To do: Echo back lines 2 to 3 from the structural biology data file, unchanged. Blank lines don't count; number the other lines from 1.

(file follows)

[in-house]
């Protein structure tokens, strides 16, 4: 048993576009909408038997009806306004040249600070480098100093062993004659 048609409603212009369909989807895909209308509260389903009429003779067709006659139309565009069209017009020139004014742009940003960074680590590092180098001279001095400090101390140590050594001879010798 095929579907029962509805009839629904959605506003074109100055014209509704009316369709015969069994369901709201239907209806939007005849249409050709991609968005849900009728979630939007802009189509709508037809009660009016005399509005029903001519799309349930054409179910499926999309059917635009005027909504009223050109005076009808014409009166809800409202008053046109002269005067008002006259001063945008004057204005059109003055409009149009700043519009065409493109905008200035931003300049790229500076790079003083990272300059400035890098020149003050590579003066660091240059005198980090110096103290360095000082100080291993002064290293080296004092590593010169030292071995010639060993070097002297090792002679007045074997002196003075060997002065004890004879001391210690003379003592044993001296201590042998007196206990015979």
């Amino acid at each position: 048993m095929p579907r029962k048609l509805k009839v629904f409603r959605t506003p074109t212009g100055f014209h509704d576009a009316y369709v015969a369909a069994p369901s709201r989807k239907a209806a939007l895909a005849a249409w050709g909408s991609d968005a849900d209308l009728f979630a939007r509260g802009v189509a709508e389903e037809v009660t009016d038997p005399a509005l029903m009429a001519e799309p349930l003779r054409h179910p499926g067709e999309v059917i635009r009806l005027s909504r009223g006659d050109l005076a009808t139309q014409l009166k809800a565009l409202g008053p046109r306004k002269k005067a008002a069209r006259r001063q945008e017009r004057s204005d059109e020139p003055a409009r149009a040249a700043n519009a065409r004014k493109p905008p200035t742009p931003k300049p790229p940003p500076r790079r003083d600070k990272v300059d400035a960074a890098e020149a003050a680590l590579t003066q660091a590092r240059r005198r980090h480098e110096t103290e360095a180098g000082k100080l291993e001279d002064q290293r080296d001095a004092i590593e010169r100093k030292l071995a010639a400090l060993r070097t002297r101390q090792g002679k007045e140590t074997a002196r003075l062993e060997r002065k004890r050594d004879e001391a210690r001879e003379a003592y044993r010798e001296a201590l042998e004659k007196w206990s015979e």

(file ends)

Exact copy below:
């Protein structure tokens, strides 16, 4: 048993576009909408038997009806306004040249600070480098100093062993004659 048609409603212009369909989807895909209308509260389903009429003779067709006659139309565009069209017009020139004014742009940003960074680590590092180098001279001095400090101390140590050594001879010798 095929579907029962509805009839629904959605506003074109100055014209509704009316369709015969069994369901709201239907209806939007005849249409050709991609968005849900009728979630939007802009189509709508037809009660009016005399509005029903001519799309349930054409179910499926999309059917635009005027909504009223050109005076009808014409009166809800409202008053046109002269005067008002006259001063945008004057204005059109003055409009149009700043519009065409493109905008200035931003300049790229500076790079003083990272300059400035890098020149003050590579003066660091240059005198980090110096103290360095000082100080291993002064290293080296004092590593010169030292071995010639060993070097002297090792002679007045074997002196003075060997002065004890004879001391210690003379003592044993001296201590042998007196206990015979």
């Amino acid at each position: 048993m095929p579907r029962k048609l509805k009839v629904f409603r959605t506003p074109t212009g100055f014209h509704d576009a009316y369709v015969a369909a069994p369901s709201r989807k239907a209806a939007l895909a005849a249409w050709g909408s991609d968005a849900d209308l009728f979630a939007r509260g802009v189509a709508e389903e037809v009660t009016d038997p005399a509005l029903m009429a001519e799309p349930l003779r054409h179910p499926g067709e999309v059917i635009r009806l005027s909504r009223g006659d050109l005076a009808t139309q014409l009166k809800a565009l409202g008053p046109r306004k002269k005067a008002a069209r006259r001063q945008e017009r004057s204005d059109e020139p003055a409009r149009a040249a700043n519009a065409r004014k493109p905008p200035t742009p931003k300049p790229p940003p500076r790079r003083d600070k990272v300059d400035a960074a890098e020149a003050a680590l590579t003066q660091a590092r240059r005198r980090h480098e110096t103290e360095a180098g000082k100080l291993e001279d002064q290293r080296d001095a004092i590593e010169r100093k030292l071995a010639a400090l060993r070097t002297r101390q090792g002679k007045e140590t074997a002196r003075l062993e060997r002065k004890r050594d004879e001391a210690r001879e003379a003592y044993r010798e001296a201590l042998e004659k007196w206990s015979e």